Reflections on the World Economic Forum on LATAM
Last week I attended the World Economic Forum on Latin America, in Sao Paolo. At the summit, more than 700 leaders from around the globe explored how the LatAm region should capitalize on technology and innovation to advance economic and social progress for all.
Many of the themes from the conference have deeply resonated with me, and the one I’d like to highlight is data. Data and information are different. Data is raw; information answers a question. Some questions don’t need answering, others are very far reaching in their implication.
We are not short on data, but we are short on information. The ability to turn data into information is growing exponentially. The technology now exists. Last year, computers beat humans at the Chinese game ‘Go’ (10^137 permutations) after a week, and within 40 days had generated insights into strategic opportunities for outplaying the opposition that would have taken humans 200 million years, well beyond the direct combination of moves themselves and deep into the domain of behavioral psychology. Effectively, this was achieved by pitting two Machine Learning protocols against each other and letting them have at it.
The potential to transform industries with information is compelling, and I discovered how much the bank community could learn from the other industries represented at the WEF event. The way agriculture has been able to turn sensor data into information to reduce the use of pesticides and improve yields is rapidly moving to the point where we can feed the world’s growing population. The CEO of a large mining company explained how his extraction productivity has improved exponentially just in the past five years (whole areas like shale sand extraction now being productive), with efficiency improvements well outstripping consumption such that productive global fuel reserves are going up at the fastest rate ever. If healthcare can turn people’s data into information to reach better diagnoses, we can cure people more effectively and quicker. One doctor talked about medical organizations like the WHO using blockchain-like technology to allow truly global sampling of blood test results in near real time to halt pandemics as they emerge.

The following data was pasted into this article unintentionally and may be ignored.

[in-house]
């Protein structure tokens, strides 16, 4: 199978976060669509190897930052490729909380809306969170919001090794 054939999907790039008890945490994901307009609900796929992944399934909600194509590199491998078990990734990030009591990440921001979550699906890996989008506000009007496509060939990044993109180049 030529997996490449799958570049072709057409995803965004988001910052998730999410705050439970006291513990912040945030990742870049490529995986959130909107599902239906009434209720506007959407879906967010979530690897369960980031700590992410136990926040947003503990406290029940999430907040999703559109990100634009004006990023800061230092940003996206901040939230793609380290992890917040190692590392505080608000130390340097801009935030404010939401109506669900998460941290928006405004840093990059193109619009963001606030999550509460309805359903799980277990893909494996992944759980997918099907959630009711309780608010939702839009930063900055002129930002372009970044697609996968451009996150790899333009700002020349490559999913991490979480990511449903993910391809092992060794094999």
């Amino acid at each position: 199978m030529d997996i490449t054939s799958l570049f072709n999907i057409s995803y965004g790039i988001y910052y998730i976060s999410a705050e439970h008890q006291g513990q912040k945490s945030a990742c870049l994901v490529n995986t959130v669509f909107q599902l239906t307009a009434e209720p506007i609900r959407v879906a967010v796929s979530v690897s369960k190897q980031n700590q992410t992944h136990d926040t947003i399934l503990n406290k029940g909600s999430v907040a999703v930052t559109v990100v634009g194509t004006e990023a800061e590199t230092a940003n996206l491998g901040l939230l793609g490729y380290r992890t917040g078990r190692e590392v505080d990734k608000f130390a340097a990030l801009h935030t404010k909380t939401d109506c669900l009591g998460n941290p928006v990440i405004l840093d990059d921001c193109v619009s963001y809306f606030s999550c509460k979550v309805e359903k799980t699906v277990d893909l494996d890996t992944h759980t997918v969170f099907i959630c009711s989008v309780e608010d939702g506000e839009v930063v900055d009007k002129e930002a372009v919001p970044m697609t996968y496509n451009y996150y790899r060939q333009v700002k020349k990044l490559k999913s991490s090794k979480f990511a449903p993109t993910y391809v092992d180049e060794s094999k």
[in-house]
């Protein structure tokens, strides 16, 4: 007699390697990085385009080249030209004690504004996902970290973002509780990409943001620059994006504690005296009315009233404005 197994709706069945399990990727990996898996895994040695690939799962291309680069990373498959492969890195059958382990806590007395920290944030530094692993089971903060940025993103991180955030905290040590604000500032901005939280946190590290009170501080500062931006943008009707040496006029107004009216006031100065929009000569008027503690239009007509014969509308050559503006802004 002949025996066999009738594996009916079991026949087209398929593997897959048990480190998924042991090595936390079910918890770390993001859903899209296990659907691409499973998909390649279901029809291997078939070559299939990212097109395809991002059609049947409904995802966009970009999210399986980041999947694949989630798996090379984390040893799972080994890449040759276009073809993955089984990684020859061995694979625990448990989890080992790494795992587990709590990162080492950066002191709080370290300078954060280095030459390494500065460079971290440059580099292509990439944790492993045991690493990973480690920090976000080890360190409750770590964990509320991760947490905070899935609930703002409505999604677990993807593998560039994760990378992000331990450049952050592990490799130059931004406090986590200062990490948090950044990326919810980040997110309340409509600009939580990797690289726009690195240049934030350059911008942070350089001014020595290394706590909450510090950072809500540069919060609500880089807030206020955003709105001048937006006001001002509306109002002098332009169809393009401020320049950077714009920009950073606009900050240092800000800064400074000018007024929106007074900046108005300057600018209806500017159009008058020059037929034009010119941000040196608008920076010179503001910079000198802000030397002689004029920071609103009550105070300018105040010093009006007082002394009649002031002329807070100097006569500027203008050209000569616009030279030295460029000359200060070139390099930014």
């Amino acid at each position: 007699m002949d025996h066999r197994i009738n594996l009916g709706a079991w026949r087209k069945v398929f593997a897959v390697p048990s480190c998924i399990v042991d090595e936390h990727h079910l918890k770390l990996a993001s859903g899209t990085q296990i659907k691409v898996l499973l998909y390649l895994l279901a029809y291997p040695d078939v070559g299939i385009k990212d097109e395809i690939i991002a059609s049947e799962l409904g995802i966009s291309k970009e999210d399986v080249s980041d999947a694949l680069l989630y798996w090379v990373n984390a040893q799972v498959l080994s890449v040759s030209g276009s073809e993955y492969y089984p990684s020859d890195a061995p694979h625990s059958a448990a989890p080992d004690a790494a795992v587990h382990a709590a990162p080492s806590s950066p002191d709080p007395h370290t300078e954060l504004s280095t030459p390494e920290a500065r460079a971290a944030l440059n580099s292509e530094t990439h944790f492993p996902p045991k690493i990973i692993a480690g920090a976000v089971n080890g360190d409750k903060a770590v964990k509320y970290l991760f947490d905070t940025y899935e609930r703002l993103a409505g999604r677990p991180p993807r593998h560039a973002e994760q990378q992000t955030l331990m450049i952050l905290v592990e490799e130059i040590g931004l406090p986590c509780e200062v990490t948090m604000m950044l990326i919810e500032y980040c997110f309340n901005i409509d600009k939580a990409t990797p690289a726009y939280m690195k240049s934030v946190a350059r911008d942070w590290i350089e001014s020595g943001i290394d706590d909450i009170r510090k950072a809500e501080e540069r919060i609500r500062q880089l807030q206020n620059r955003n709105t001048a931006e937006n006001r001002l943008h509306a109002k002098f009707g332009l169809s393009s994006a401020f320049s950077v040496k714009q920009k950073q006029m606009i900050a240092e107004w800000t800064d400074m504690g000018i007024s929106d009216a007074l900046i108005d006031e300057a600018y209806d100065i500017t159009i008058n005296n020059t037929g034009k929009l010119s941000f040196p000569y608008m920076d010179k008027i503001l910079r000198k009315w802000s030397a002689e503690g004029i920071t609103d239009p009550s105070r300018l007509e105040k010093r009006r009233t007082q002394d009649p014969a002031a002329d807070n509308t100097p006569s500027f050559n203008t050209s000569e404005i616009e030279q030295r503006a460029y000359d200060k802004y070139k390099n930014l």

That led me to think about the financial services industry, which was conspicuously absent from all the self-congratulation I witnessed. Which firms will be the best at turning data into insights? Who will be the winners and losers in this data-driven world? Just last week, Amazon said it was in discussions with JP Morgan to offer a current account to its customers, so the stakes are being raised all the time.
Do banks really see this as the burning platform it surely is?
My view is that for banks to become truly data-centric organizations, they need to embark on the kind of transformational journey that Temenos customers have already started. It begins with getting data out of silos, organizing data around customers rather than products, and putting in place an infrastructure that allows that data to be interrogated in real time. It continues with banks mashing together different data sets – locational, transactional, contextual – to be able to provide insights into their customers’ lives, that help those customers make smarter financial decisions.
Don’t forget that in the new world of open banking, not only is data much more portable, but also GDPR is giving customers much more control over who sees their data and for what purposes. So customers will flock to those organizations that both keep their data safe and give them a good return on it in terms of value-added services and advice.
As trusted custodians, customers trust banks with their data. But now banks must deliver on turning that data into information. It will not be long before some participants in banking make the same step change that others like miners and doctors are making, and that is going to shake up the industry in a very big way. We stand ready to support an industry that is going to go through a paradigm shift of the like they will only understand if they spend time looking at other industries just a couple of years ahead of them.
Prize for anyone who can name the footballer on the left in the photo below. The theme of the award to this incredible gentleman was ‘Belief in Yourself’. From growing up in abject poverty to the world’s most famous ever sportsman. Humbling.
We can all learn a lot when we step away from our day-to-day routines; certainly, I did the past three days.